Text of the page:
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Contact resistance of metal‐coated polymer particles used in anisotropically conductive adhesives

Contact resistance of metal‐coated polymer particles used in anisotropically conductive adhesives The increasing demand for fine pitch interconnections has led to a growth of interest in anisotropically conductive adhesives (ACAs) as an alternative to solder joints in high density applications. The understanding of the conduction mechanisms for ACAs is of vital importance when choosing the right adhesive for a specific application. In the conductivity model, a formula has been created that can be used to estimate how the degree of deformation of the particles effects the resistance, especially in the case of soft metal‐coated polymer particles. Using this model, it is possible to estimate the total contact resistance. Some comparisons are made with real measurements for gold and indium‐tin‐oxide (ITO) surfaces, using gold‐coated polymer particles and gold bumped chips. For gold surfaces, the measurements have shown reasonably good correlation with the model. In the case of the ITO surface, the interface resistances seem to be the major part of the total resistance. http://www.deepdyve.com/assets/images/DeepDyve-Logo-lg.png Soldering & Surface Mount Technology Emerald Publishing

Contact resistance of metal‐coated polymer particles used in anisotropically conductive adhesives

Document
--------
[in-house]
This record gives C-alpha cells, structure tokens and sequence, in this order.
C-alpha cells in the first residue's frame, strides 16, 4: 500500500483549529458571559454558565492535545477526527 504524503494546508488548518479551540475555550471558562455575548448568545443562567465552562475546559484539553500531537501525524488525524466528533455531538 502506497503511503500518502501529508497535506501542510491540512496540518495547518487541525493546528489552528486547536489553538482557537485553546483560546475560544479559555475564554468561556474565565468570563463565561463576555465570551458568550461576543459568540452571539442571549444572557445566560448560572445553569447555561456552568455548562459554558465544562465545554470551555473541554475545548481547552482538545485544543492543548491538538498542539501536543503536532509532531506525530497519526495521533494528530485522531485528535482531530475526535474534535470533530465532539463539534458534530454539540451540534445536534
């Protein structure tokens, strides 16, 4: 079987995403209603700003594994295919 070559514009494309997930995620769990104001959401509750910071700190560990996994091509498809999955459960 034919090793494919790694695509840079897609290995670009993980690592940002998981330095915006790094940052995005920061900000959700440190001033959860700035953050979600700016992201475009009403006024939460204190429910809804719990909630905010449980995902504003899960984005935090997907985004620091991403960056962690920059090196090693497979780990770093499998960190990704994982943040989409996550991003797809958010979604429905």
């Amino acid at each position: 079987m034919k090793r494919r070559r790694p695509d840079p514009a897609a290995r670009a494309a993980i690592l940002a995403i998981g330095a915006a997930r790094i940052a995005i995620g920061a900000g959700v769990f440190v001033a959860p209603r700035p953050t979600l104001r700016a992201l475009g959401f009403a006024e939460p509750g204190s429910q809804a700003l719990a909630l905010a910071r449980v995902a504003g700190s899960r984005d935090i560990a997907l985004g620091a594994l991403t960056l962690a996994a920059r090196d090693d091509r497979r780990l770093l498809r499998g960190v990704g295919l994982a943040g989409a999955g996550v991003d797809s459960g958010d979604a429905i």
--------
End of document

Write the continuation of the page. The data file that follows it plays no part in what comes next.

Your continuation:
Soldering & Surface Mount Technology , Volume 15 (1): 4 – Apr 1, 2003

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Publisher
Emerald Publishing
Copyright
Copyright © 2003 MCB UP Ltd. All rights reserved.
ISSN
0954-0911
DOI
10.1108/09540910310455662
Publisher site
See Article on Publisher Site

Abstract

The increasing demand for fine pitch interconnections has led to a growth of interest in anisotropically conductive adhesives (ACAs) as an alternative to solder joints in high density applications. The understanding of the conduction mechanisms for ACAs is of vital importance when choosing the right adhesive for a specific application. In the conductivity model, a formula has been created that can be used to estimate how the degree of deformation of the particles effects the resistance, especially in the case of soft metal‐coated polymer particles. Using this model, it is possible to estimate the total contact resistance. Some comparisons are made with real measurements for gold and indium‐tin‐oxide (ITO) surfaces, using gold‐coated polymer particles and gold bumped chips. For gold surfaces, the measurements have shown reasonably good correlation with the model. In the case of the ITO surface, the interface resistances seem to be the major part of the total resistance.

Journal

Soldering & Surface Mount TechnologyEmerald Publishing

Published: Apr 1, 2003

Keywords: Anisotropy; Flip chip; Resistance; Conductive layers

References